Core Values and CoronaVirus

Ask the most elegant question in the world

The Thrive Global Community welcomes voices from many spheres. We publish pieces written by outside contributors with a wide range of opinions, which don’t necessarily reflect our own. Community stories are not commissioned by our editorial team, and though they are reviewed for adherence to our guidelines, they are submitted in their final form to our open platform. Learn more or join us as a community member!
What are your Core Values?
What are your Core Values?

In math and engineering, there is a concept called “an elegant solution.”  An elegant solution is one where the most desired effect is achieved with the simplest effort.

Coronavirus social distancing has taught me that the most elegant solution for connecting with people–really connecting in a meaningful way– is to ask the simple question: “What are your core values?”

In February, I launched The Me-Suite podcast.   Every guest is asked “what are your core values” at the top of each interview.  By design, the core values segment is an opportunity to understand where the guest is coming from and learn what has helped steer their personal and professional decisions along the way.  It’s a listener favorite. The most in-common core values across 60 guests are curiosity, integrity, helping others and adventure.

Fast forward to July, a time that is tilting toward dystopia.  “What are my core values?” is the elegant solution for meaningful connection.  People need this question right now.  The question forces us to reflect on “what am I about, what do I stand for, what am I doing, what do I want now and in the future? And…when you are asked the question “what are your core values,” the only natural next step is for you to then ask “So, now tell me, what are yours?” And then you find yourselves truly connected.

The impact of this simple question is reaching far beyond the podcast episodes.  Listeners have shared:

  • A quarantined mom covered her kitchen table with post-it notes and led a family core values meeting.  They plan to revisit their family core values quarterly.
  • A laid-off man drafted his core values list and hid it in his pocket.  He then asked his friend to write down the values the friend thinks are on the list.  They compared notes.  Two of three were the same.
  • A dad sat next to his grown son on the porch, perhaps a little beer-happy at sunset.  The son had heard the podcast and asked “what are your core values, dad?”  Dad called to tell me that was one of the most special conversations of his life.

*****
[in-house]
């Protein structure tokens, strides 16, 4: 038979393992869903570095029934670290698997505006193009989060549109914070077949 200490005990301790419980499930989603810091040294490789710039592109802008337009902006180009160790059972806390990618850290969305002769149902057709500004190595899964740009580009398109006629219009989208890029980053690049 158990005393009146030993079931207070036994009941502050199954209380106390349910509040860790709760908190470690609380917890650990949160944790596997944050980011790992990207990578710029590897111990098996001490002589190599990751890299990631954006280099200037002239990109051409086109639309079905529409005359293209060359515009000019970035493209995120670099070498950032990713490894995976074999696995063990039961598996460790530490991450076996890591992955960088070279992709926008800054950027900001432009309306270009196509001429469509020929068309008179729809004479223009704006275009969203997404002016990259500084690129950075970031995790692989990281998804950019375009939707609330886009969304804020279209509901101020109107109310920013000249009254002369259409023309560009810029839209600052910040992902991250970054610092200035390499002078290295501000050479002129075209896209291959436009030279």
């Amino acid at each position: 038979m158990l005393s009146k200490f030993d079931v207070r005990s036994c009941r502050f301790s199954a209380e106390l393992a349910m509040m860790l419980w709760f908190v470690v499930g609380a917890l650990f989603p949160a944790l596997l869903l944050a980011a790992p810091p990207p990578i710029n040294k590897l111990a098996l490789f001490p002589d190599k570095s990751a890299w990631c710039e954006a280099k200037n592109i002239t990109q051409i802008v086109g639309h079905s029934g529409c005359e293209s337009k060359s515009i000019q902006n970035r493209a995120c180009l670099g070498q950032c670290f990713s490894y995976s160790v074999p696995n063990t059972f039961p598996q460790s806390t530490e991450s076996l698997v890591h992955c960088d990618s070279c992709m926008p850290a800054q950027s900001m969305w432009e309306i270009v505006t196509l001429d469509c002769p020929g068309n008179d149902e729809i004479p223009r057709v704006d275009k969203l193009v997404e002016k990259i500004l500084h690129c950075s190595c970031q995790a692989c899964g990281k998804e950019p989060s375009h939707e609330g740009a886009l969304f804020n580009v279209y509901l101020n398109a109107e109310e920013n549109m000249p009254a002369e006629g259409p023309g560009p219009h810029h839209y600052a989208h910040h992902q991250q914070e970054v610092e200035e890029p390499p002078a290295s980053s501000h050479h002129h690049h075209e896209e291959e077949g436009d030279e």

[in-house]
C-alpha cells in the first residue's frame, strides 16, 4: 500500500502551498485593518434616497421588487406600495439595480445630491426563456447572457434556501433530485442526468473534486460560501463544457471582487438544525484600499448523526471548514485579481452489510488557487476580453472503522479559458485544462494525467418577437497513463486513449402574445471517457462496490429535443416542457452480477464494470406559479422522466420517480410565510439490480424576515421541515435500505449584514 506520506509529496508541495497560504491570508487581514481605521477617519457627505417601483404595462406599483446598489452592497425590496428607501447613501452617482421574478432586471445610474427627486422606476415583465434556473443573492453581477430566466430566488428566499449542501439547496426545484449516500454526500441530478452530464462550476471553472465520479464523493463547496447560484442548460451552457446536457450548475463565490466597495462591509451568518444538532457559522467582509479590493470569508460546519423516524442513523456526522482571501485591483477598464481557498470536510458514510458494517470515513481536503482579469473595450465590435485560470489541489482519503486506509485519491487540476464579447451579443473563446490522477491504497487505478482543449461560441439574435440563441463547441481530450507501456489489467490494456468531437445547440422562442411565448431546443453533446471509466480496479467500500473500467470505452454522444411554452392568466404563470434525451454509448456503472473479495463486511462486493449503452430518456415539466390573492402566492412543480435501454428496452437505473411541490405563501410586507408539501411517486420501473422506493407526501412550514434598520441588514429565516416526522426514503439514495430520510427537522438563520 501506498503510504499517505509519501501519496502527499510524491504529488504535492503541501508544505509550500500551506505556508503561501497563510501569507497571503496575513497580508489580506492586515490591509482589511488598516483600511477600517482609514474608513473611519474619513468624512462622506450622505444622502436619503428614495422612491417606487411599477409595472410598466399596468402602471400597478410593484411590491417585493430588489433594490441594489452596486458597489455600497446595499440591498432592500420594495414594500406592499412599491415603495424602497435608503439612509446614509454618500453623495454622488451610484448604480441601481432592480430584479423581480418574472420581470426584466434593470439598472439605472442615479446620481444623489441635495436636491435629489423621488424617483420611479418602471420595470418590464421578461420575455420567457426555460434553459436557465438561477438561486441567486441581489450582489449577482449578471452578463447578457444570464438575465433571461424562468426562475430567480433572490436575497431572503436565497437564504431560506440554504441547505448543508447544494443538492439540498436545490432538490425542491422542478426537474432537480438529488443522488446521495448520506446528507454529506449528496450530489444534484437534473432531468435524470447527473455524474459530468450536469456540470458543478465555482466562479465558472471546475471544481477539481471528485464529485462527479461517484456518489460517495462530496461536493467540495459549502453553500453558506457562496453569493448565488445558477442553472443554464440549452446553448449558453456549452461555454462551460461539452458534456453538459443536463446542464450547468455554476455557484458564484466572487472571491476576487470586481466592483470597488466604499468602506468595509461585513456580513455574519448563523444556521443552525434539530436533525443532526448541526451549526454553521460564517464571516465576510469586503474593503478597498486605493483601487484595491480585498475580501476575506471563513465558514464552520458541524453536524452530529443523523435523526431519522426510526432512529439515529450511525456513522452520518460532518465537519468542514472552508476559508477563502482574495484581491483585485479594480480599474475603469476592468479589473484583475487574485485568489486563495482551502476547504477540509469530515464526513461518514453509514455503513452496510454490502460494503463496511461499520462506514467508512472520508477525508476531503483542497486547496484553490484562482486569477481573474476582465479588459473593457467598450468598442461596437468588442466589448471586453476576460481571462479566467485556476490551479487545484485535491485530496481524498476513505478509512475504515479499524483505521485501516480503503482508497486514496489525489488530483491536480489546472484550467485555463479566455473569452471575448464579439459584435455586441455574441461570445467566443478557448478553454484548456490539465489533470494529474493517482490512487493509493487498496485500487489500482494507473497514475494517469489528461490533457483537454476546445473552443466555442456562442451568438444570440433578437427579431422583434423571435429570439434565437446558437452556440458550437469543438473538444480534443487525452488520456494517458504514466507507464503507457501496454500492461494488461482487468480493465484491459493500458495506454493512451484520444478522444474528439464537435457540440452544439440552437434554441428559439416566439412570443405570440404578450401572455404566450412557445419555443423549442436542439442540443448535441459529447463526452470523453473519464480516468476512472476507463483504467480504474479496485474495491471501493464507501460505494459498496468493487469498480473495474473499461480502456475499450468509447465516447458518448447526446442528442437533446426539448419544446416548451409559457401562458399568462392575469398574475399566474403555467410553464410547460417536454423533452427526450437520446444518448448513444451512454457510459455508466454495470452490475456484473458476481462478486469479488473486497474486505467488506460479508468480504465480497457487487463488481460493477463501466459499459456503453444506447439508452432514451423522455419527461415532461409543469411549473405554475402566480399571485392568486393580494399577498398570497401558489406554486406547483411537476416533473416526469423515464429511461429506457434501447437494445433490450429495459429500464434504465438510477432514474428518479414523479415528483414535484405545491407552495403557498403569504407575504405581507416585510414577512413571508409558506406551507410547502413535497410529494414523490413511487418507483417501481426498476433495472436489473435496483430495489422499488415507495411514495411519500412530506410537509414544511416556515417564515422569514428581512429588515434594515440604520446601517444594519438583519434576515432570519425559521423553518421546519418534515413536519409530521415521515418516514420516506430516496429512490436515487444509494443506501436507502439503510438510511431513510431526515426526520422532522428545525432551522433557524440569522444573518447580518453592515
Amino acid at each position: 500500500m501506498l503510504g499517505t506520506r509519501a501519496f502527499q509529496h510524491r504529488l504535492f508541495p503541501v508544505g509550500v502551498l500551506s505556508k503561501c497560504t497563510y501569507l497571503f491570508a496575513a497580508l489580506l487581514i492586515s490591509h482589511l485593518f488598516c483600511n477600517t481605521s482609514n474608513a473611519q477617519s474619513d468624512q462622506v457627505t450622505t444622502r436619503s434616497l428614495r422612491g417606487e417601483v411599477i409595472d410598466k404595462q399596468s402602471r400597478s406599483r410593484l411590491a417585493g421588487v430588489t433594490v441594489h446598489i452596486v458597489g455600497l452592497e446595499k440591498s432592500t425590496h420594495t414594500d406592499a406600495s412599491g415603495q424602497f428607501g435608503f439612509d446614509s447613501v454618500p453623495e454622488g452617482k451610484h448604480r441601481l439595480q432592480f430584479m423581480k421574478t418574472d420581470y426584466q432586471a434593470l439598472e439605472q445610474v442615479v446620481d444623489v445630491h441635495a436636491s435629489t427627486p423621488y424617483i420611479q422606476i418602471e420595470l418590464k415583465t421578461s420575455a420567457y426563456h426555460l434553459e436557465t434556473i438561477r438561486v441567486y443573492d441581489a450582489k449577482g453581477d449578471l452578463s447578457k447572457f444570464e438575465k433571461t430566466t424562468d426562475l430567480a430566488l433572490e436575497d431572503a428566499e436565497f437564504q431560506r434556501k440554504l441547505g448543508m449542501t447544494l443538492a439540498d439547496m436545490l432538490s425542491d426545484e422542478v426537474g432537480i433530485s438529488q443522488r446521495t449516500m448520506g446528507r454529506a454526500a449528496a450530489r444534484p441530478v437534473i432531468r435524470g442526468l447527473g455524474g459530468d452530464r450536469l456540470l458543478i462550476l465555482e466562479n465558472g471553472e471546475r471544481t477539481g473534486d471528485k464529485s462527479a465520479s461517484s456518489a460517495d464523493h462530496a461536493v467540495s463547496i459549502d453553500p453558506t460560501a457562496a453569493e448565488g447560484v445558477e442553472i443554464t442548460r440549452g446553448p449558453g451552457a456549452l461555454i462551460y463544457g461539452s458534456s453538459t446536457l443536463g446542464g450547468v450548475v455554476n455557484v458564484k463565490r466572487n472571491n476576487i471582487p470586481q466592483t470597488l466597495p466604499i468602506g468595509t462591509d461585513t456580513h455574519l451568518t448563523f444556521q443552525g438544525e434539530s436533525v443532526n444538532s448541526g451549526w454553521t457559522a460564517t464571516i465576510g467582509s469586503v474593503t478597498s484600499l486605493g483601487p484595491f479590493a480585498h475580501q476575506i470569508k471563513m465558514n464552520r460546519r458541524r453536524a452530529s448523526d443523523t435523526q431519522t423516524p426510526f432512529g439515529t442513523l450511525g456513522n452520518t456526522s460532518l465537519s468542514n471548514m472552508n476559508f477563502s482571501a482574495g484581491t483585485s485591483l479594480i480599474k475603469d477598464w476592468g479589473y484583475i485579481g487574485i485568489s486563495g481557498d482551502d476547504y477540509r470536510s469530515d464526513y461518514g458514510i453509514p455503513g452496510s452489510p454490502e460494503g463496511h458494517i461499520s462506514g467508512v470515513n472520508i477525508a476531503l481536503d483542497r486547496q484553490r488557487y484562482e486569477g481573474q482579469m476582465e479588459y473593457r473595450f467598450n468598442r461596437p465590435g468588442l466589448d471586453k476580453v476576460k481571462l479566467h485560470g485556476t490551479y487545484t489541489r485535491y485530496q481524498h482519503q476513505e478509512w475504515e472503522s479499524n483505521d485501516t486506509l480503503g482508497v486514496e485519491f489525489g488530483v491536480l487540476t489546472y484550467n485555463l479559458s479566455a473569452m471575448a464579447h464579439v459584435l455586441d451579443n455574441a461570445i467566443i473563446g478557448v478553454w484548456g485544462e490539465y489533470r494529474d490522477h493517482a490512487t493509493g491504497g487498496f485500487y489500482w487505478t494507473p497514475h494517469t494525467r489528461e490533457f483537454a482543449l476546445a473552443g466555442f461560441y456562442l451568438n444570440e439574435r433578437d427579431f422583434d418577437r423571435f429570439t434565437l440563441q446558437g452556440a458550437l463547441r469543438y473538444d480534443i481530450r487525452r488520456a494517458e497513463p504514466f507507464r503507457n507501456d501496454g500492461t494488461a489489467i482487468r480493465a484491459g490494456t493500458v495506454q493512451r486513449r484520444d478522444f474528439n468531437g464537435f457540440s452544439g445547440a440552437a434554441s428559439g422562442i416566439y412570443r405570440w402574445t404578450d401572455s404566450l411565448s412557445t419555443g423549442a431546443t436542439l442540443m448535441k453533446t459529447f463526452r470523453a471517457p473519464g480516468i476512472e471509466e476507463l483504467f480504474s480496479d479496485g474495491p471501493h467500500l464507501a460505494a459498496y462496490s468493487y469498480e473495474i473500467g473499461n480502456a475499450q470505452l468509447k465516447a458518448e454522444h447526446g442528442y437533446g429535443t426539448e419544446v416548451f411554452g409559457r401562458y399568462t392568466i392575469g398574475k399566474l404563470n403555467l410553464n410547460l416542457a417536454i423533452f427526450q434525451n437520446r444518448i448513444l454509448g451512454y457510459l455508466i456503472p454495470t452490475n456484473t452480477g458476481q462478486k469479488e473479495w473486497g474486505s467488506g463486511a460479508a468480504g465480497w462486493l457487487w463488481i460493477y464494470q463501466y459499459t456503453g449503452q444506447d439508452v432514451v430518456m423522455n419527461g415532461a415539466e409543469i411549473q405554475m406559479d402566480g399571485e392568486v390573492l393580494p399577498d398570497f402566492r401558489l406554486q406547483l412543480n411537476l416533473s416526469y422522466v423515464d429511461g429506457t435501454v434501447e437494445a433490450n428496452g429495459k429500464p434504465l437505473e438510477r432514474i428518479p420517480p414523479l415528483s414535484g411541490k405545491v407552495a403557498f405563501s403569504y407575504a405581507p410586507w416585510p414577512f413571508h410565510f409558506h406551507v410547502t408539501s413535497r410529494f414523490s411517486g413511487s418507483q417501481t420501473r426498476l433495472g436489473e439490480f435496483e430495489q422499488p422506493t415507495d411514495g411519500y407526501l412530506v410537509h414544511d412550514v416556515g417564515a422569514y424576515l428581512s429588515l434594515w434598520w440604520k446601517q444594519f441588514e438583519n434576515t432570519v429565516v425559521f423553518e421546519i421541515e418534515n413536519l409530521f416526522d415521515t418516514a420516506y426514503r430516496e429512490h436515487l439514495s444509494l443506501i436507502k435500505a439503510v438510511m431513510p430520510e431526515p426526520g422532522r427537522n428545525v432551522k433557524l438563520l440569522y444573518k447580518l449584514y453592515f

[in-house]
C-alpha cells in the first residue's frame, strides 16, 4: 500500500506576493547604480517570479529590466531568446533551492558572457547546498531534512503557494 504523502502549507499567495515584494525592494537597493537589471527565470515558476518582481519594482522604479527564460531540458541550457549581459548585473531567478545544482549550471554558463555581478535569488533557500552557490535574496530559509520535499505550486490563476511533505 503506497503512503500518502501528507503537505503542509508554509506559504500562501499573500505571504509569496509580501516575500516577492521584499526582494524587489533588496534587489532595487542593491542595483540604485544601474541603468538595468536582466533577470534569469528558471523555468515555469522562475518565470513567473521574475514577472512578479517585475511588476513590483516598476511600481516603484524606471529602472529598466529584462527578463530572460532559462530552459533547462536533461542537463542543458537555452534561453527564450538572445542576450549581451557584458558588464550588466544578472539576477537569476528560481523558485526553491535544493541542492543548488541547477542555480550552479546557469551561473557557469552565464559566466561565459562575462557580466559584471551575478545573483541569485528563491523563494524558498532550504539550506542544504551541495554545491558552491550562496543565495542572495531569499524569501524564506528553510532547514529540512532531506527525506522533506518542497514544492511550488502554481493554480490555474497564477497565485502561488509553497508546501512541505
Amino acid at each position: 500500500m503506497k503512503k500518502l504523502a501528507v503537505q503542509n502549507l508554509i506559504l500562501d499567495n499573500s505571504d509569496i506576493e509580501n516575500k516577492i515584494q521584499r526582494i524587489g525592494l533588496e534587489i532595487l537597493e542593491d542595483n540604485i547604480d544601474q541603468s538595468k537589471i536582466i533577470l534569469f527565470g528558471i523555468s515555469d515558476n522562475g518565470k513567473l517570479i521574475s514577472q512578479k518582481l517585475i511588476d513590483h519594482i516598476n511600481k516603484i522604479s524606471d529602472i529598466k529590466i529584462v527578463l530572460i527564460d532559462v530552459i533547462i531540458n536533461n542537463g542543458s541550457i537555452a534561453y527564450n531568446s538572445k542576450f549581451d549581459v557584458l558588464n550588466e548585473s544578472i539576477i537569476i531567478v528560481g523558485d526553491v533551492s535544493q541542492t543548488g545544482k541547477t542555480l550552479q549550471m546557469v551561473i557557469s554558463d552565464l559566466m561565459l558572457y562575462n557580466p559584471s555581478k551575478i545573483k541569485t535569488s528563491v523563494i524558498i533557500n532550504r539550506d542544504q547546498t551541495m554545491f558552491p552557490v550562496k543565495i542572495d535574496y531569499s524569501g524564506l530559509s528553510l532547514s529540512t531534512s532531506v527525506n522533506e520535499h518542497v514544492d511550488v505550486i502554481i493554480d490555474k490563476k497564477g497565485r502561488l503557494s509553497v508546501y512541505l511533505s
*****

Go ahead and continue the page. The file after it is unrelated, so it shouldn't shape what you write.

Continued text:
• One couple had nightly video calls with the husband grounded in Asia and the wife and 5-year-old in the US.  They held a Zoom session to discuss their core values.  Even the 5-year-old developed her own: “Mind my teacher, and love my momma.”

Asking “what are your core values?” is the elegant solution for building meaningful connections in 2020.  My core values are Curiosity, Freedom and Respect.  What are yours?

Share your comments below. Please read our commenting guidelines before posting. If you have a concern about a comment, report it here.

You might also like...


Robert Glazer Shares Leadership Strategies To Improve Your Company’s Culture

by Krish Chopra
Work Smarter//

The Biggest Threat to a Company Is How Managers Treat People, Says an Exec Coach. Here Are 3 Budget-Friendly Ways They Can Get Better at Their Jobs

by Erica Keswin

Interview Series: Dr. Neel Desai

by Amitha Kalaichandran

Sign up for the Thrive Global newsletter

Will be used in accordance with our privacy policy.

Thrive Global
People look for retreats for themselves, in the country, by the coast, or in the hills . . . There is nowhere that a person can find a more peaceful and trouble-free retreat than in his own mind. . . . So constantly give yourself this retreat, and renew yourself.


We use cookies on our site to give you the best experience possible. By continuing to browse the site, you agree to this use. For more information on how we use cookies, see our Privacy Policy.